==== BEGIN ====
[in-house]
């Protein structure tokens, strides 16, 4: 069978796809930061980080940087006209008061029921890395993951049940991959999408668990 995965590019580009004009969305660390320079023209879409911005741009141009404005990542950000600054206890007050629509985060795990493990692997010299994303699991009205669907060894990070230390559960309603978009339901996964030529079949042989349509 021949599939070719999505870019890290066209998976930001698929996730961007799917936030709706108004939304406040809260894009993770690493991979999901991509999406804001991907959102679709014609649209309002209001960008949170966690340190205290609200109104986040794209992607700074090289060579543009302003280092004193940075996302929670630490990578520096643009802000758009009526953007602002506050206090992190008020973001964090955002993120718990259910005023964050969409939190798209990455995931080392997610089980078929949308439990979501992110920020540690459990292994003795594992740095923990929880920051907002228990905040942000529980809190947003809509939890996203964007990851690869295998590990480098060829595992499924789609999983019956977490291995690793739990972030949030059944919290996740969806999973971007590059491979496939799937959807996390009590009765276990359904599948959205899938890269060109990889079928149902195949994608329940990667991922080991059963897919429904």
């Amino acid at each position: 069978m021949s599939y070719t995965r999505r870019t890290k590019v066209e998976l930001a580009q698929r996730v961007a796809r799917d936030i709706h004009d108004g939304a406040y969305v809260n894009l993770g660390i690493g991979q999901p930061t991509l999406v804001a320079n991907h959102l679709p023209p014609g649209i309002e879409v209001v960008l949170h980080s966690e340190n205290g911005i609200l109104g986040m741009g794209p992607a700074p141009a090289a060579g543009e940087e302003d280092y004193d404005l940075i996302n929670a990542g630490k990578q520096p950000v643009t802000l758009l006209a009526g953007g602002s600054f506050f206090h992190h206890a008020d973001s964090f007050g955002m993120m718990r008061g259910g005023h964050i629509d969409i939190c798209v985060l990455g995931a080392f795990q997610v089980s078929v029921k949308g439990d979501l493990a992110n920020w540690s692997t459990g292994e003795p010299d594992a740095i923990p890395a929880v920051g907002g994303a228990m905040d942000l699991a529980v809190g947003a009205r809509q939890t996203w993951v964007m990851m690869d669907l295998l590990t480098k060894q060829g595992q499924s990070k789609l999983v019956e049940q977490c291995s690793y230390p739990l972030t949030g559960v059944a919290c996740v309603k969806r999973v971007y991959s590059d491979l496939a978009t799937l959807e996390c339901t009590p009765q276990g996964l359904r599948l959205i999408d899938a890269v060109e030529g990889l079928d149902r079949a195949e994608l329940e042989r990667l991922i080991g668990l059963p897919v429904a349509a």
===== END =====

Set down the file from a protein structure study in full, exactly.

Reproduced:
[in-house]
């Protein structure tokens, strides 16, 4: 069978796809930061980080940087006209008061029921890395993951049940991959999408668990 995965590019580009004009969305660390320079023209879409911005741009141009404005990542950000600054206890007050629509985060795990493990692997010299994303699991009205669907060894990070230390559960309603978009339901996964030529079949042989349509 021949599939070719999505870019890290066209998976930001698929996730961007799917936030709706108004939304406040809260894009993770690493991979999901991509999406804001991907959102679709014609649209309002209001960008949170966690340190205290609200109104986040794209992607700074090289060579543009302003280092004193940075996302929670630490990578520096643009802000758009009526953007602002506050206090992190008020973001964090955002993120718990259910005023964050969409939190798209990455995931080392997610089980078929949308439990979501992110920020540690459990292994003795594992740095923990929880920051907002228990905040942000529980809190947003809509939890996203964007990851690869295998590990480098060829595992499924789609999983019956977490291995690793739990972030949030059944919290996740969806999973971007590059491979496939799937959807996390009590009765276990359904599948959205899938890269060109990889079928149902195949994608329940990667991922080991059963897919429904």
């Amino acid at each position: 069978m021949s599939y070719t995965r999505r870019t890290k590019v066209e998976l930001a580009q698929r996730v961007a796809r799917d936030i709706h004009d108004g939304a406040y969305v809260n894009l993770g660390i690493g991979q999901p930061t991509l999406v804001a320079n991907h959102l679709p023209p014609g649209i309002e879409v209001v960008l949170h980080s966690e340190n205290g911005i609200l109104g986040m741009g794209p992607a700074p141009a090289a060579g543009e940087e302003d280092y004193d404005l940075i996302n929670a990542g630490k990578q520096p950000v643009t802000l758009l006209a009526g953007g602002s600054f506050f206090h992190h206890a008020d973001s964090f007050g955002m993120m718990r008061g259910g005023h964050i629509d969409i939190c798209v985060l990455g995931a080392f795990q997610v089980s078929v029921k949308g439990d979501l493990a992110n920020w540690s692997t459990g292994e003795p010299d594992a740095i923990p890395a929880v920051g907002g994303a228990m905040d942000l699991a529980v809190g947003a009205r809509q939890t996203w993951v964007m990851m690869d669907l295998l590990t480098k060894q060829g595992q499924s990070k789609l999983v019956e049940q977490c291995s690793y230390p739990l972030t949030g559960v059944a919290c996740v309603k969806r999973v971007y991959s590059d491979l496939a978009t799937l959807e996390c339901t009590p009765q276990g996964l359904r599948l959205i999408d899938a890269v060109e030529g990889l079928d149902r079949a195949e994608l329940e042989r990667l991922i080991g668990l059963p897919v429904a349509a």